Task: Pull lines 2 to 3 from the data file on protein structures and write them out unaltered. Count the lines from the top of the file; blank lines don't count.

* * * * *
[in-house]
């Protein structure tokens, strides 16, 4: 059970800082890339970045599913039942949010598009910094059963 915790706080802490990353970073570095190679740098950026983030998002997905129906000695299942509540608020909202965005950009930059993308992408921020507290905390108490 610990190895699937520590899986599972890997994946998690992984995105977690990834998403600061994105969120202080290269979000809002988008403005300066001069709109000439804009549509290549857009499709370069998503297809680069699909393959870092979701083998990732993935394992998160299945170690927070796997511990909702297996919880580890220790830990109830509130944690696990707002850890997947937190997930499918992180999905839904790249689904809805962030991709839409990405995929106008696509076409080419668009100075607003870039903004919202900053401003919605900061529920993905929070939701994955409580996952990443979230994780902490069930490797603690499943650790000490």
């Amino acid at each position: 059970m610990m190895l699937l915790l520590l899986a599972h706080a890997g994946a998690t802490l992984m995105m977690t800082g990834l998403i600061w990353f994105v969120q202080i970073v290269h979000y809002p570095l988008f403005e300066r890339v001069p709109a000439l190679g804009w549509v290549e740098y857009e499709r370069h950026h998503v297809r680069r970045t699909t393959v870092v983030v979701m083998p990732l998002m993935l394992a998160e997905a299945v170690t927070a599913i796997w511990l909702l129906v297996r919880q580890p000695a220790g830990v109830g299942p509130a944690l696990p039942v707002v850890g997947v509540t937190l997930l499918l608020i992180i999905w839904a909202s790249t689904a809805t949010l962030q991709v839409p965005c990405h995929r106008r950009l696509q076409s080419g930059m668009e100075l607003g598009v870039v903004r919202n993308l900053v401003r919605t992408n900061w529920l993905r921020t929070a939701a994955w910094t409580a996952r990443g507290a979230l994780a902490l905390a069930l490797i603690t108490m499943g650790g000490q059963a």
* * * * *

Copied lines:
């Protein structure tokens, strides 16, 4: 059970800082890339970045599913039942949010598009910094059963 915790706080802490990353970073570095190679740098950026983030998002997905129906000695299942509540608020909202965005950009930059993308992408921020507290905390108490 610990190895699937520590899986599972890997994946998690992984995105977690990834998403600061994105969120202080290269979000809002988008403005300066001069709109000439804009549509290549857009499709370069998503297809680069699909393959870092979701083998990732993935394992998160299945170690927070796997511990909702297996919880580890220790830990109830509130944690696990707002850890997947937190997930499918992180999905839904790249689904809805962030991709839409990405995929106008696509076409080419668009100075607003870039903004919202900053401003919605900061529920993905929070939701994955409580996952990443979230994780902490069930490797603690499943650790000490």
């Amino acid at each position: 059970m610990m190895l699937l915790l520590l899986a599972h706080a890997g994946a998690t802490l992984m995105m977690t800082g990834l998403i600061w990353f994105v969120q202080i970073v290269h979000y809002p570095l988008f403005e300066r890339v001069p709109a000439l190679g804009w549509v290549e740098y857009e499709r370069h950026h998503v297809r680069r970045t699909t393959v870092v983030v979701m083998p990732l998002m993935l394992a998160e997905a299945v170690t927070a599913i796997w511990l909702l129906v297996r919880q580890p000695a220790g830990v109830g299942p509130a944690l696990p039942v707002v850890g997947v509540t937190l997930l499918l608020i992180i999905w839904a909202s790249t689904a809805t949010l962030q991709v839409p965005c990405h995929r106008r950009l696509q076409s080419g930059m668009e100075l607003g598009v870039v903004r919202n993308l900053v401003r919605t992408n900061w529920l993905r921020t929070a939701a994955w910094t409580a996952r990443g507290a979230l994780a902490l905390a069930l490797i603690t108490m499943g650790g000490q059963a």